murali772's picture

how to get the bosses to move their a - - es is the challenge

up
113 users have liked.
Good write up, Sudhir. Would like to invite you to read my blog at http://bangalore.praja.in... We are all in agreement. Strangely, so are also the bosses, both political as well as the bureaucrats - but, they refuse to move their a--es. The challenge is how to make them. Muralidhar Rao
Muralidhar Rao

Praja.in comment guidelines

Posting Guidelines apply for comments as well. No foul language, hate mongering or personal attacks. If criticizing third person or an authority, you must be fact based, as constructive as possible, and use gentle words. Avoid going off-topic no matter how nice your comment is. Moderators reserve the right to either edit or simply delete comments that don't meet these guidelines. If you are nice enough to realize you violated the guidelines, please save Moderators some time by editing and fixing yourself. Thanks!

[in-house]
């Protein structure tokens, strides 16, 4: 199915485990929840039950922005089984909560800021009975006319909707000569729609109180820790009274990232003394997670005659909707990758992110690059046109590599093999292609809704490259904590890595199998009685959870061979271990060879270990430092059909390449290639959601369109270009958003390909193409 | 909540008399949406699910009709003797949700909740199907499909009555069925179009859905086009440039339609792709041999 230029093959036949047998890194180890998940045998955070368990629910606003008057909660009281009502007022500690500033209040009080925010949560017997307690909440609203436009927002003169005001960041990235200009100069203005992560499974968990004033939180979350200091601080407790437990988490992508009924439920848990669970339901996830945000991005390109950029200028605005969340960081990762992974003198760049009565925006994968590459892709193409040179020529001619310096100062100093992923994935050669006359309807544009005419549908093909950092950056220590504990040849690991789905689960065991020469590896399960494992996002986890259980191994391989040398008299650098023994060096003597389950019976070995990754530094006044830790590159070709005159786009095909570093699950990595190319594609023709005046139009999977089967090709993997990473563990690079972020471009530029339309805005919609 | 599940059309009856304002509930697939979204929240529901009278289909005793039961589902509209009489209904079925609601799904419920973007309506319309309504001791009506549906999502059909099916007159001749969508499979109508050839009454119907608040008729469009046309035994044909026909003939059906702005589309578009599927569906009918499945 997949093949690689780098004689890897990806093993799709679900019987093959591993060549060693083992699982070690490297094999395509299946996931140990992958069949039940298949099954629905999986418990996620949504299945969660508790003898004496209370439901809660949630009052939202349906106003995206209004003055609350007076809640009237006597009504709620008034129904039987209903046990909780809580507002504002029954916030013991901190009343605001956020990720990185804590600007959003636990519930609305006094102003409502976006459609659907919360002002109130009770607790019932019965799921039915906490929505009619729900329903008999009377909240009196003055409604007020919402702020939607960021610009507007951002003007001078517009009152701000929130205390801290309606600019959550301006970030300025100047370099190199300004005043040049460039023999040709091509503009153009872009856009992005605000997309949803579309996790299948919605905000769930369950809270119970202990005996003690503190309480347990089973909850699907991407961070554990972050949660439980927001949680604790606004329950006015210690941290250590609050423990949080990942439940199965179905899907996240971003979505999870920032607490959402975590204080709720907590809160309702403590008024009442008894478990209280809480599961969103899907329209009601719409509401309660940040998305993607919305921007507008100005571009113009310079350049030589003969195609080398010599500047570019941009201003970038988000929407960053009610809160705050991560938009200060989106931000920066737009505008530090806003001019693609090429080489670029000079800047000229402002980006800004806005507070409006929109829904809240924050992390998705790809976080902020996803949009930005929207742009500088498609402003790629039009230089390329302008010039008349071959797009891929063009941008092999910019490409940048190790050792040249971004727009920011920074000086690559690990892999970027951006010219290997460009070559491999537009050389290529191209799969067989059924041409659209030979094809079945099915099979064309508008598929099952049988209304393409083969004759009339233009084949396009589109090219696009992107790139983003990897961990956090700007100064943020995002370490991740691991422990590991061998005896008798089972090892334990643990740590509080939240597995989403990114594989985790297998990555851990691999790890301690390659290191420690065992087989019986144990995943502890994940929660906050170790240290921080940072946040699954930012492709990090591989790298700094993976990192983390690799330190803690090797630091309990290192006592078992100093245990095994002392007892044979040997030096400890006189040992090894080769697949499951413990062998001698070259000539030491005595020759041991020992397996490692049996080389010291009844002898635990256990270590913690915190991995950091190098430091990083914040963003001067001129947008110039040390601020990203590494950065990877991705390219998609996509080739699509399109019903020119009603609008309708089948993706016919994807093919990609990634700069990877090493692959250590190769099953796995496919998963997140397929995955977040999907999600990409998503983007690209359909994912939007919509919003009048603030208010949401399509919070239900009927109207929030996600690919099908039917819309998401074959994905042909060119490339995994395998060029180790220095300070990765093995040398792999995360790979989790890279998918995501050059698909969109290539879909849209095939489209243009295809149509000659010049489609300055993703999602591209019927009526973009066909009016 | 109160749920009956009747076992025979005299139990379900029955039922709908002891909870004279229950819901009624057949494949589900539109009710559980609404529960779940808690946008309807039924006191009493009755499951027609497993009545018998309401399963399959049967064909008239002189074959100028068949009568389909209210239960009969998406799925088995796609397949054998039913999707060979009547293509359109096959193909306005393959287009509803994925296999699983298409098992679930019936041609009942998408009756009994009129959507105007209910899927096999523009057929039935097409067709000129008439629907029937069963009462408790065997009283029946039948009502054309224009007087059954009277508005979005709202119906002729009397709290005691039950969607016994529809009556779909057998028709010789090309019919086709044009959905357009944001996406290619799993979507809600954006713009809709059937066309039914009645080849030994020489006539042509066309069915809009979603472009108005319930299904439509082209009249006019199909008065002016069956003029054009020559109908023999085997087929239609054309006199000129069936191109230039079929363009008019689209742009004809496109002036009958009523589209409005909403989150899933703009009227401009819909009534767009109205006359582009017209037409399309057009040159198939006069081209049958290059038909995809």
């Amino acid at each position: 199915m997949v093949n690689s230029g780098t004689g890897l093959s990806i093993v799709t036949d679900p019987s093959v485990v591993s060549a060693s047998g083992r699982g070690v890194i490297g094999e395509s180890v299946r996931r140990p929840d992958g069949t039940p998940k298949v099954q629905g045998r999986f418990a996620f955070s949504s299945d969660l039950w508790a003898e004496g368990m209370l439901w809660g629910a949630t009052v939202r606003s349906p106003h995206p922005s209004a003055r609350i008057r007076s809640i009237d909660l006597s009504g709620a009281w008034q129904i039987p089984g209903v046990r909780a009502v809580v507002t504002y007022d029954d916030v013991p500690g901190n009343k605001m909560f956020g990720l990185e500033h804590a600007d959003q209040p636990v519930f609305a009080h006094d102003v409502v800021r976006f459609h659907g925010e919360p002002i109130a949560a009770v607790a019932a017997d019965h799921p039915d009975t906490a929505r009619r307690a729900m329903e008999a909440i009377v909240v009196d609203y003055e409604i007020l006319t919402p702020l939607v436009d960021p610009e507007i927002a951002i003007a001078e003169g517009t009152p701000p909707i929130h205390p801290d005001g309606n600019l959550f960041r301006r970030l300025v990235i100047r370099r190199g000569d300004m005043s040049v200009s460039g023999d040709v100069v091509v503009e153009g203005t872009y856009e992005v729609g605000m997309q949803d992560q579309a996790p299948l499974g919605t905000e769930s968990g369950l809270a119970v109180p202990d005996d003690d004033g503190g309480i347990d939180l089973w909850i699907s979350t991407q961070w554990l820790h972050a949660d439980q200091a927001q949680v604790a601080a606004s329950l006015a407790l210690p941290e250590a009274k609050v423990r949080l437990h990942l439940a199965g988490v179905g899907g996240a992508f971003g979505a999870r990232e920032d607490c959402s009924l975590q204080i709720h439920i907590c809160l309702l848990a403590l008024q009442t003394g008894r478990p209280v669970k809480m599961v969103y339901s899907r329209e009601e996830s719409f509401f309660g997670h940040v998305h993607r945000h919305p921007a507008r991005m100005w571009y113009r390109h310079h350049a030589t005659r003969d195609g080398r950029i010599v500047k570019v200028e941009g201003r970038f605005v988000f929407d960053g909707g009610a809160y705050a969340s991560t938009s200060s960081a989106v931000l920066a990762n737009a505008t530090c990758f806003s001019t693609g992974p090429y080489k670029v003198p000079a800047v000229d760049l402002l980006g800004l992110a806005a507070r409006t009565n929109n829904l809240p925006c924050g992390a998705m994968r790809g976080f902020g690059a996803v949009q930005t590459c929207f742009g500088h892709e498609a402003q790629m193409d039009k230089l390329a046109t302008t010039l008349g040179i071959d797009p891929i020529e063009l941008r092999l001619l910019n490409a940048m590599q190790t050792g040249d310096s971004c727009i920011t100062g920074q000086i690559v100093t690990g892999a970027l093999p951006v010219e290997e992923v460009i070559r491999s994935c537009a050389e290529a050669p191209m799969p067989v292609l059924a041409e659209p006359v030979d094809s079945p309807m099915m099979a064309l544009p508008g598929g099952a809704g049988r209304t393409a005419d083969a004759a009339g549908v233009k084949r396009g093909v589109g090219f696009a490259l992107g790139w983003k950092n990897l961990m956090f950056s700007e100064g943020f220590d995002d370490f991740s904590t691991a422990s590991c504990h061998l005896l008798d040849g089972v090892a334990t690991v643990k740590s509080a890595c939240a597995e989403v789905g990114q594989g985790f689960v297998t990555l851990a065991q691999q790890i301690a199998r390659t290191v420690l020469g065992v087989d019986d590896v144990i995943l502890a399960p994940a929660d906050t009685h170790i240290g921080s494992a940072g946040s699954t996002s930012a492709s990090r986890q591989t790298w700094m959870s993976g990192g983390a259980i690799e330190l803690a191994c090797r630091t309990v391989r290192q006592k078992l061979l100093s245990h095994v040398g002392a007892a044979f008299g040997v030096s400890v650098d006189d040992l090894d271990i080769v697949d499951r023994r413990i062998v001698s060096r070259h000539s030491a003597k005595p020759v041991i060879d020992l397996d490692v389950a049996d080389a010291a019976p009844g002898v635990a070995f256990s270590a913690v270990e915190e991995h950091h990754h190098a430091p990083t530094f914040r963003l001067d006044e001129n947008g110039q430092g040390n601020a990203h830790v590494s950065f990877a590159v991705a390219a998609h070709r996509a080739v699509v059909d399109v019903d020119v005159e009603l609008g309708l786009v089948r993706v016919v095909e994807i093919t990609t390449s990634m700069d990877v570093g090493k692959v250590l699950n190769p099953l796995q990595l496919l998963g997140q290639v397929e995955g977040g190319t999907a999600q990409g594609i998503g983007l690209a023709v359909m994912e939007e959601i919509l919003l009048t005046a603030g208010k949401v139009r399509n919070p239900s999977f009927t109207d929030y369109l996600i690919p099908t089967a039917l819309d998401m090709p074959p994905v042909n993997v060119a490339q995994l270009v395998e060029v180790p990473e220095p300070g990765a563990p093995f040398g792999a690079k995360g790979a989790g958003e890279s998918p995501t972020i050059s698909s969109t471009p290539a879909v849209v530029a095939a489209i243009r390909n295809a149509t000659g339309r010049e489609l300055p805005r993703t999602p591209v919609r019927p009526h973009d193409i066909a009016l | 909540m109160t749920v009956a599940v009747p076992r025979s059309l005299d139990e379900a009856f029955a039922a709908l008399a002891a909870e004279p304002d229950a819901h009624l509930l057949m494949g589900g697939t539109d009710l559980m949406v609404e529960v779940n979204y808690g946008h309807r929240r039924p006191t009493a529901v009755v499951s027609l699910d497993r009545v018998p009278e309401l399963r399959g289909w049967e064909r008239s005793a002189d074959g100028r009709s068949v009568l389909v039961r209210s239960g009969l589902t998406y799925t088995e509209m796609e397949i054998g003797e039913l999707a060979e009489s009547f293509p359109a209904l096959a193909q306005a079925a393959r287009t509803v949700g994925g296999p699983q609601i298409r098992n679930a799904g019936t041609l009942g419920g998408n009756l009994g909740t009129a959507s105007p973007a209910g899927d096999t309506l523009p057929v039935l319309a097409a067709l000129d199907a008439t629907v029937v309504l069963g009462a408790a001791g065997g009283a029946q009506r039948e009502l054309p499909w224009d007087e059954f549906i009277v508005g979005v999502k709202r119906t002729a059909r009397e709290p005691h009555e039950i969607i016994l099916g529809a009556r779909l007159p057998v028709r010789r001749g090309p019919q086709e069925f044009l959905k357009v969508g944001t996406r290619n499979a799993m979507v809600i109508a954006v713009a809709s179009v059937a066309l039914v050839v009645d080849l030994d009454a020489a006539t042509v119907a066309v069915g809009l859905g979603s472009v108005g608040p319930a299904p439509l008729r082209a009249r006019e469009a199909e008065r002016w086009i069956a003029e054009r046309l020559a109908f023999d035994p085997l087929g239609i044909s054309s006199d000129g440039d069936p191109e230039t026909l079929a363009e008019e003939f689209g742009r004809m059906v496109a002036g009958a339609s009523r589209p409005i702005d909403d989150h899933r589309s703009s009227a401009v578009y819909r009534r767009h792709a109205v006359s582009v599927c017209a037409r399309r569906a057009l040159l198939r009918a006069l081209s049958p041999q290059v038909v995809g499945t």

about seo | blog